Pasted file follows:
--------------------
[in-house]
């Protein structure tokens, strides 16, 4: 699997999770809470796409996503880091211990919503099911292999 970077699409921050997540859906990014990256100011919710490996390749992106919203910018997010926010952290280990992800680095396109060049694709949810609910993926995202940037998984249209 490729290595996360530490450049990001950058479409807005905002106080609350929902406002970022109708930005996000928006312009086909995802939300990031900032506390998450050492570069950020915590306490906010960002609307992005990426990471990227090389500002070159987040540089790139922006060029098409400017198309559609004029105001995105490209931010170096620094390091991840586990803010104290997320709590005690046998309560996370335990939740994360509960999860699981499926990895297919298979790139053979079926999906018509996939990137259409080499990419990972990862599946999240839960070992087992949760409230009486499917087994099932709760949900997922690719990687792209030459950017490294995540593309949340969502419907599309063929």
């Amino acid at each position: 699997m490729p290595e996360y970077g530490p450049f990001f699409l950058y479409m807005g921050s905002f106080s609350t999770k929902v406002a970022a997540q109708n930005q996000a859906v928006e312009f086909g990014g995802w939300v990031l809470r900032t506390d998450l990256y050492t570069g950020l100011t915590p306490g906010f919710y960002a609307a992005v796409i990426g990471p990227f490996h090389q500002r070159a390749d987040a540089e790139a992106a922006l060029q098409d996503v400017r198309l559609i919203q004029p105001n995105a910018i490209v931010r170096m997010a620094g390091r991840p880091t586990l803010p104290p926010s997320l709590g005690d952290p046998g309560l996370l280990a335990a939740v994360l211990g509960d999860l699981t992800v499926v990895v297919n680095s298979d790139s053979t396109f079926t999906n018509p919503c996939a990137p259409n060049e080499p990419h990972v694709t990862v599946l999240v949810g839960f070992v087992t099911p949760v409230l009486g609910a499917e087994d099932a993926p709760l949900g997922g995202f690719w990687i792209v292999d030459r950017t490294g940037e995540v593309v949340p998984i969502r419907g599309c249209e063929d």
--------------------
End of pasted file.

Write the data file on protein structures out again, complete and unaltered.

[in-house]
């Protein structure tokens, strides 16, 4: 699997999770809470796409996503880091211990919503099911292999 970077699409921050997540859906990014990256100011919710490996390749992106919203910018997010926010952290280990992800680095396109060049694709949810609910993926995202940037998984249209 490729290595996360530490450049990001950058479409807005905002106080609350929902406002970022109708930005996000928006312009086909995802939300990031900032506390998450050492570069950020915590306490906010960002609307992005990426990471990227090389500002070159987040540089790139922006060029098409400017198309559609004029105001995105490209931010170096620094390091991840586990803010104290997320709590005690046998309560996370335990939740994360509960999860699981499926990895297919298979790139053979079926999906018509996939990137259409080499990419990972990862599946999240839960070992087992949760409230009486499917087994099932709760949900997922690719990687792209030459950017490294995540593309949340969502419907599309063929």
């Amino acid at each position: 699997m490729p290595e996360y970077g530490p450049f990001f699409l950058y479409m807005g921050s905002f106080s609350t999770k929902v406002a970022a997540q109708n930005q996000a859906v928006e312009f086909g990014g995802w939300v990031l809470r900032t506390d998450l990256y050492t570069g950020l100011t915590p306490g906010f919710y960002a609307a992005v796409i990426g990471p990227f490996h090389q500002r070159a390749d987040a540089e790139a992106a922006l060029q098409d996503v400017r198309l559609i919203q004029p105001n995105a910018i490209v931010r170096m997010a620094g390091r991840p880091t586990l803010p104290p926010s997320l709590g005690d952290p046998g309560l996370l280990a335990a939740v994360l211990g509960d999860l699981t992800v499926v990895v297919n680095s298979d790139s053979t396109f079926t999906n018509p919503c996939a990137p259409n060049e080499p990419h990972v694709t990862v599946l999240v949810g839960f070992v087992t099911p949760v409230l009486g609910a499917e087994d099932a993926p709760l949900g997922g995202f690719w990687i792209v292999d030459r950017t490294g940037e995540v593309v949340p998984i969502r419907g599309c249209e063929d």